Yes, there was a time that I was doing too many things at the same time, I overstretched myself. This affected the quality of what I was offering. I have learned to never underestimate the place where you are performing as a musician. You never know when it matters, because there only needs to be one person in the audience, that can sense the difference and it will cost you deerly. That is why I refuse to go nowadays to play at activities, that I don’t like to play. Because I know myself, that when I am not motivated, I can’t deliver quality according to my standards, so I pass on these oportunities.

Where do you want to be 10 to 15 years from now with your career?
I still want to be “relevant” and be able to influence people from different age groups.

What would you want your Loved Ones, family, friends and others to say about you let’s say 20 years years from now?
A little bit crazy, my children tell me that even now. Dedicated to his family.

What makes you stay optimistic about the future of Curaçao?
Well, meeting people that are optimistic about the future of Curaçao for one.
At times it is a little bit challenging to stay optimistic, but I am seeing fruitful collaborations with other artists and musicians, that are totally contrary to the “me first and me only culture”. I still meet people whom are doing their work as an artist and are not doing this only for the business just to be able to ride a bigger car. I meet people that are ambitious to reach further and become their best selves, not only for their own bottom line and own pocket. I am meeting more of these people.

Is there anything else that you would like to add?
Yes, I firmly believe that we should focus more in Curaçao in what makes us “unique” in our artistic expression when we present ourselves to the rest of the world, which also includes our native language “Papiamentu”.

To end this interview, here is some information from Randal’s extensive CV, his releases and some of those whom he had worked with:
• ‘Evolushón’ (2004 received the Edison Jazz Award (the Dutch equivalent of the Grammys).
• ‘Corsen plays Corsen’ (2005), on which you performed compositions by your great-grandfather Joseph Sickman Corsen (1853-1911), who was a composer of Antillean Classical music.
• ‘Armonia’ (2006)
• ‘Dulsura di Korsou’ (2008 )
• ‘Symbiosis’ (2013), for which he received another Edison Jazz Award nomination.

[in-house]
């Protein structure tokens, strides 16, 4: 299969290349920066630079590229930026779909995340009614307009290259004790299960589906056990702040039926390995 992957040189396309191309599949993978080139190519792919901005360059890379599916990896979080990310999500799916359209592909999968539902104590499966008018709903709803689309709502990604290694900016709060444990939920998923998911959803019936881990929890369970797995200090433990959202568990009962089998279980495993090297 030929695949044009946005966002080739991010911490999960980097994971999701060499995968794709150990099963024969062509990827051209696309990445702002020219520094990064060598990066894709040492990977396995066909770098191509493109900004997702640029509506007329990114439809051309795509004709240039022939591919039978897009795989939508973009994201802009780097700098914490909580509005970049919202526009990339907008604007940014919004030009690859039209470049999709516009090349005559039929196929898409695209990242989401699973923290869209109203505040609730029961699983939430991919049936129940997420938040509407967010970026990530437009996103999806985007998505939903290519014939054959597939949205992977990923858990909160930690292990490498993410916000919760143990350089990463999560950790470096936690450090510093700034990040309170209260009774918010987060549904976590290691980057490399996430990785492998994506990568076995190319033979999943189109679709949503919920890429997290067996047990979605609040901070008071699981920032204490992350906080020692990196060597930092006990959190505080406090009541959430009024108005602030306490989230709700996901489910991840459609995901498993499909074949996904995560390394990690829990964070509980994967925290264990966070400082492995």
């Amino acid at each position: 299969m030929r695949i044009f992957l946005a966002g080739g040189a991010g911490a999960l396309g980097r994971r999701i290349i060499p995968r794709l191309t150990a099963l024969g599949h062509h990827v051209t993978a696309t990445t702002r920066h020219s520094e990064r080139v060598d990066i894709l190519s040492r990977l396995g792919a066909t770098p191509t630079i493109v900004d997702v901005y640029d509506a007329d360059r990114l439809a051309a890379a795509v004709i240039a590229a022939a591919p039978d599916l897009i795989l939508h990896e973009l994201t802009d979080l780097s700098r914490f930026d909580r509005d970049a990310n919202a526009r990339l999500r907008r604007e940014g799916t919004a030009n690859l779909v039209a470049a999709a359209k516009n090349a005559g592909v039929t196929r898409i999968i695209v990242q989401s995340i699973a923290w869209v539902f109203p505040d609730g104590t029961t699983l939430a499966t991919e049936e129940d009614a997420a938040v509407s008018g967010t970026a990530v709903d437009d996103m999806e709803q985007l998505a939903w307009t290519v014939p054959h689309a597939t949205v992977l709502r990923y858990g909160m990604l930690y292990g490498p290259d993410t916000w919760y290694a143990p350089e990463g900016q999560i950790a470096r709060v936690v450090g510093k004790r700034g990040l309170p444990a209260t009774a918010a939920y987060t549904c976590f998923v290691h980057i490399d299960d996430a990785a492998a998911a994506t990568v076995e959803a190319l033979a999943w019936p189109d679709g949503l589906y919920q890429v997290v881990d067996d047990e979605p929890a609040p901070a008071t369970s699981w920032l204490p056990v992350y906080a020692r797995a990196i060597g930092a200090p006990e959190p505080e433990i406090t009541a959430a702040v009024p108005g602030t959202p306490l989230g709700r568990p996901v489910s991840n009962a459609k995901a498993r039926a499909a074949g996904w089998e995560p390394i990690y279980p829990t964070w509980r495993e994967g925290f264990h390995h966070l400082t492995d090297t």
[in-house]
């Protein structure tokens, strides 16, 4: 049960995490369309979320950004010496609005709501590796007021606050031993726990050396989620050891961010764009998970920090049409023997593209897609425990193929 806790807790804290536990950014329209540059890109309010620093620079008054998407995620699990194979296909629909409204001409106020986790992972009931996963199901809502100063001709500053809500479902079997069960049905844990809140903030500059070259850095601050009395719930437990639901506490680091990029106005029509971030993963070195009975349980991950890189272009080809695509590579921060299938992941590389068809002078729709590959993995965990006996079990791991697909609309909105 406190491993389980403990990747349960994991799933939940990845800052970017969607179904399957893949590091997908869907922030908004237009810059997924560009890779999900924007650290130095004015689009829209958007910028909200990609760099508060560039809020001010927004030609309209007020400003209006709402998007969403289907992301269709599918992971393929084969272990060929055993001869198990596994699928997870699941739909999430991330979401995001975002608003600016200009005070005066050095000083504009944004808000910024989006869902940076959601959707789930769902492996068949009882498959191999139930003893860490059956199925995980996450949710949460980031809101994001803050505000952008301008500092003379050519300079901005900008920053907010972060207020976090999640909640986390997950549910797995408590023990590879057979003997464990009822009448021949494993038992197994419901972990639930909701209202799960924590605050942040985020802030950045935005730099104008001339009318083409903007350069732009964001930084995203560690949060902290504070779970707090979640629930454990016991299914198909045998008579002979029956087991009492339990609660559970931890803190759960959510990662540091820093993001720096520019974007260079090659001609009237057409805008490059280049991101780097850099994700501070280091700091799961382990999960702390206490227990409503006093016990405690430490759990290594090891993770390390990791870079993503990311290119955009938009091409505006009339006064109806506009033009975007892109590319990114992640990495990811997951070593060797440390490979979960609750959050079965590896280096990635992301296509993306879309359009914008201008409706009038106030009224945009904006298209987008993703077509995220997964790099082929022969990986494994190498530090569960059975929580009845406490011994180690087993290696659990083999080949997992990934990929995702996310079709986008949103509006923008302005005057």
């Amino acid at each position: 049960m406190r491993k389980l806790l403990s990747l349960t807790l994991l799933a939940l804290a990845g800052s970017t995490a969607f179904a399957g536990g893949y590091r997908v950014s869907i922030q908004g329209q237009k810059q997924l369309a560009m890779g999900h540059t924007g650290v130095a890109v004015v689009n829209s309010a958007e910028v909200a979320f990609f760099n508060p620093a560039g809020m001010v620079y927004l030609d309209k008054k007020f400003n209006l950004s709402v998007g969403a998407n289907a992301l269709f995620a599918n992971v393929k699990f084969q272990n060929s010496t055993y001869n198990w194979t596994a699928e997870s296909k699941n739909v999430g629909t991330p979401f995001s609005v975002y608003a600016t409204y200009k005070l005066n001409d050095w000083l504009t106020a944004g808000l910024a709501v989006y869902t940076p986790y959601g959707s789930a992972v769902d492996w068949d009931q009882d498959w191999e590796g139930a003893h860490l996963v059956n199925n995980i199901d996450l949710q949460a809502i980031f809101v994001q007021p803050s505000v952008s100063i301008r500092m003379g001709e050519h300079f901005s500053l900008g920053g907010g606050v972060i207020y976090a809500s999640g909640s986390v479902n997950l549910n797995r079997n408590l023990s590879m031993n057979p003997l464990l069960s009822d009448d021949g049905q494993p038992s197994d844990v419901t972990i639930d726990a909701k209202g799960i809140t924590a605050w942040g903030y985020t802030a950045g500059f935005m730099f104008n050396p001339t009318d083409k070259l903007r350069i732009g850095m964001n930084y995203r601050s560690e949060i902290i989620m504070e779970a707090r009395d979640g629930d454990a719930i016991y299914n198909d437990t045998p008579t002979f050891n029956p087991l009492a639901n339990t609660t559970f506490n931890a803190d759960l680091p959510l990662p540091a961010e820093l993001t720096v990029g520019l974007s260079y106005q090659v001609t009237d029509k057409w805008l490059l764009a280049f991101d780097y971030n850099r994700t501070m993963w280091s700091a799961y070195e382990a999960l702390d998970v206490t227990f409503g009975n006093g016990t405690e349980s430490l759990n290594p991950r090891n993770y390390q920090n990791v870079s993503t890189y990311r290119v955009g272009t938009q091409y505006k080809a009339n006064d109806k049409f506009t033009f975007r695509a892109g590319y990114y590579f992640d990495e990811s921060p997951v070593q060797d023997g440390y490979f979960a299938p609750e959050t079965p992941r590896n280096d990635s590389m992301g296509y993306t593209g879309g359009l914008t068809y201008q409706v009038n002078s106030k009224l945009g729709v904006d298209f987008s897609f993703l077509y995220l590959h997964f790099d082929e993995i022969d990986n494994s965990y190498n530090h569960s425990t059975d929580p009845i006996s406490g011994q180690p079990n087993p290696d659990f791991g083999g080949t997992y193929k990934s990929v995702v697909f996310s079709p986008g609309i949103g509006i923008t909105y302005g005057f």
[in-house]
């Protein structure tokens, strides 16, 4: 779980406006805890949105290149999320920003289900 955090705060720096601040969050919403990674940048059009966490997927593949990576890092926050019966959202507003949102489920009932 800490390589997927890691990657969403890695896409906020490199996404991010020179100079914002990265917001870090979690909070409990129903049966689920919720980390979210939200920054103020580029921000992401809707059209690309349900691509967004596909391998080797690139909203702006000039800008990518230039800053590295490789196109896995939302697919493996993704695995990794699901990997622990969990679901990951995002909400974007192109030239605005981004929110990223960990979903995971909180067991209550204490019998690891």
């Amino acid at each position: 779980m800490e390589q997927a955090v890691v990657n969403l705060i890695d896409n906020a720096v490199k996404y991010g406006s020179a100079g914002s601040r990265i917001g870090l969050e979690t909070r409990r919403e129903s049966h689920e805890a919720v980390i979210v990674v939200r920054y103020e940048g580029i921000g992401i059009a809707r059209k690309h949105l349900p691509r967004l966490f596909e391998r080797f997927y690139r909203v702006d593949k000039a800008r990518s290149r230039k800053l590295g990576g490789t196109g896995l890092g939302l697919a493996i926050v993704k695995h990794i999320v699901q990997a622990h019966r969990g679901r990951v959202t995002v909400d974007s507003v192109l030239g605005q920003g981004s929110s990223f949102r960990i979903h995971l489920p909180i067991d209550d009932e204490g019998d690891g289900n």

• Randal have performed on many important venues and festivals in the Netherlands, Italy, Poland, Latvia, Lithuania, London, Colombia, Belgium, Mexico, Nicaragua, Guatemala, Cuba, Curaçao, Bonaire and Aruba.
• In 2013, just after moving back to Curaçao, he was one of three winners of the Boeli van Leeuwen prize, one of the most prestigious awards presented by the government of Curaçao for his contribution to Curaçaoan culture with his opera ‘Katibu di Shon’ (Slave and Master), which he composed for mezzo-soprano Tania Kross, with a libretto by Carel de Haseth. The Opera premiered in the Netherlands in 2013.
• In 2014 Randal composed the original score for the feature documentary ‘A Shtetl In The Caribbean’, directed by Sherman De Jesus (Memphis Film / NPO).
• Randal received high praise for his work as musical director, soloist and arranger for Antillean music projects with the acclaimed Metropole Orkest, and for his collaboration on the first three albums by vocalist Izaline Calister and the debut album by mezzo soprano Tania Kross.
• In 2016 Randal founded the Randal Corsen Orchestra, a 16-piece band featuring the talented vocalists Dibo D, Rich Pieter & Yumarya Grijt. The RCO released it’s first original singe ‘Henter aña den paranda’ in november 2017.
• One year later RCO released it’s second single, the number one hit ‘Dushi Sintimentu’ Randal is also the arranger of ‘Korsou ta den su gloria’, the tumba by Dibo D that won the prestigiouts Tumba festival in Curaçao in 2019.
• In May 2018 Randal received the Cola Debrot Award, the most prestigious award.

More info on:

Videoclip: Dushi Sintimentu by RCO feat. Dibo D (2019)

Videoclip: Korsou ta den su gloria by Randal Corsen x Dibo D (2019)

Videoclip: Henter Aña Den Paranda by RCO feat. Dibo D, Rich Pieter & Yumarya (2017)

FULL CONCERT: Randal Corsen Big Band Live in Concert (2016)

JAZZ & LATIN-JAZZ LIVE FOOTAGE: Randal Corsen ‘Symbiosis’ live in Curaçao (2013)

DUTCH TV: Randal Corsen quartet featuring classical guitarist Marlon Titre on Dutch TV (2010)

LIVE FOOTAGE: Randal Corsen group featuring Roy Hargrove and Horacio Hernandez at North Sea Jazz, Rotterdam (2010)

LISTEN Randal Corsen trio feat. Eric Calmes & Pernell Saturnino live in Curaçao – 2018

‘Baranka’ – Randal Corsen ‘Symbiosis’ live in Curaçao (2013)

Un Dia Nobo by RCO feat. Rich Pieter (2019)

One of the 250 Influencers
As the core group of Share2Uplift we love and deeply respect Randal Corsen for his passion and dedication for his craft as a musician, composer and pianist, to be the best he can be. We respect him for his leadership in the arts sector, creating value by collaborating with different local and international artists. By doing this, he is continuously creating “unique” musical value for local and international audiences. We definitely consider him one of the 250 ethical leaders of our Island, that continuously works at influencing people’s mindsets for the better especially in the arts and entertainment sector of our society.